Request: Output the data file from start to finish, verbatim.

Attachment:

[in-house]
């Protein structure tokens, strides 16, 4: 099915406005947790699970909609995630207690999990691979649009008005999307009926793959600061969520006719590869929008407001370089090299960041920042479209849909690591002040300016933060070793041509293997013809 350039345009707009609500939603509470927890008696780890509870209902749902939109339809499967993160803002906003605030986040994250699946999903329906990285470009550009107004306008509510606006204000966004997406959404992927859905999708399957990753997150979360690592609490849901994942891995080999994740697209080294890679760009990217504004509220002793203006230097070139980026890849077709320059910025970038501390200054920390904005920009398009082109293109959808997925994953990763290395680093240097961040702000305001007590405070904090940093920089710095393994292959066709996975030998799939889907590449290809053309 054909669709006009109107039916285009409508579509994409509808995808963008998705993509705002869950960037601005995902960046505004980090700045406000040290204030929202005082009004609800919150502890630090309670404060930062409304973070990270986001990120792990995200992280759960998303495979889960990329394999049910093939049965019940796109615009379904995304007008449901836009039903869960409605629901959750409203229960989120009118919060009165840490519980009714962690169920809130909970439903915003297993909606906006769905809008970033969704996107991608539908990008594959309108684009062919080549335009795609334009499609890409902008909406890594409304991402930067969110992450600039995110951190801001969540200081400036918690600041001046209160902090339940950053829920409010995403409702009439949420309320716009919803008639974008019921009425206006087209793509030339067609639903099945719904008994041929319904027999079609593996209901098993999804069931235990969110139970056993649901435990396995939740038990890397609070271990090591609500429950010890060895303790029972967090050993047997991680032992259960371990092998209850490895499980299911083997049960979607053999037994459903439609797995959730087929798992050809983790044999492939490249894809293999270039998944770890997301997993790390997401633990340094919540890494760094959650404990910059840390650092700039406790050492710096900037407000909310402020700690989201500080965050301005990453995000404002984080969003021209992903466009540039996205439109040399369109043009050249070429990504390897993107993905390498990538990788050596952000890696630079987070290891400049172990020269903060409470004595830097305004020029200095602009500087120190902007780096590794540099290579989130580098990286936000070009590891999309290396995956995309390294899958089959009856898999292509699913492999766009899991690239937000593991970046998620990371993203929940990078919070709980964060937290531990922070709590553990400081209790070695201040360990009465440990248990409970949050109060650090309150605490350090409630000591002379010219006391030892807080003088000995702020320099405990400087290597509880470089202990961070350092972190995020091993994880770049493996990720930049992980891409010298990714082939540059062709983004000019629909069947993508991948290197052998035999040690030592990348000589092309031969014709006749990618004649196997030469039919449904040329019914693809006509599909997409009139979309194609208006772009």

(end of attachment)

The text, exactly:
[in-house]
């Protein structure tokens, strides 16, 4: 099915406005947790699970909609995630207690999990691979649009008005999307009926793959600061969520006719590869929008407001370089090299960041920042479209849909690591002040300016933060070793041509293997013809 350039345009707009609500939603509470927890008696780890509870209902749902939109339809499967993160803002906003605030986040994250699946999903329906990285470009550009107004306008509510606006204000966004997406959404992927859905999708399957990753997150979360690592609490849901994942891995080999994740697209080294890679760009990217504004509220002793203006230097070139980026890849077709320059910025970038501390200054920390904005920009398009082109293109959808997925994953990763290395680093240097961040702000305001007590405070904090940093920089710095393994292959066709996975030998799939889907590449290809053309 054909669709006009109107039916285009409508579509994409509808995808963008998705993509705002869950960037601005995902960046505004980090700045406000040290204030929202005082009004609800919150502890630090309670404060930062409304973070990270986001990120792990995200992280759960998303495979889960990329394999049910093939049965019940796109615009379904995304007008449901836009039903869960409605629901959750409203229960989120009118919060009165840490519980009714962690169920809130909970439903915003297993909606906006769905809008970033969704996107991608539908990008594959309108684009062919080549335009795609334009499609890409902008909406890594409304991402930067969110992450600039995110951190801001969540200081400036918690600041001046209160902090339940950053829920409010995403409702009439949420309320716009919803008639974008019921009425206006087209793509030339067609639903099945719904008994041929319904027999079609593996209901098993999804069931235990969110139970056993649901435990396995939740038990890397609070271990090591609500429950010890060895303790029972967090050993047997991680032992259960371990092998209850490895499980299911083997049960979607053999037994459903439609797995959730087929798992050809983790044999492939490249894809293999270039998944770890997301997993790390997401633990340094919540890494760094959650404990910059840390650092700039406790050492710096900037407000909310402020700690989201500080965050301005990453995000404002984080969003021209992903466009540039996205439109040399369109043009050249070429990504390897993107993905390498990538990788050596952000890696630079987070290891400049172990020269903060409470004595830097305004020029200095602009500087120190902007780096590794540099290579989130580098990286936000070009590891999309290396995956995309390294899958089959009856898999292509699913492999766009899991690239937000593991970046998620990371993203929940990078919070709980964060937290531990922070709590553990400081209790070695201040360990009465440990248990409970949050109060650090309150605490350090409630000591002379010219006391030892807080003088000995702020320099405990400087290597509880470089202990961070350092972190995020091993994880770049493996990720930049992980891409010298990714082939540059062709983004000019629909069947993508991948290197052998035999040690030592990348000589092309031969014709006749990618004649196997030469039919449904040329019914693809006509599909997409009139979309194609208006772009």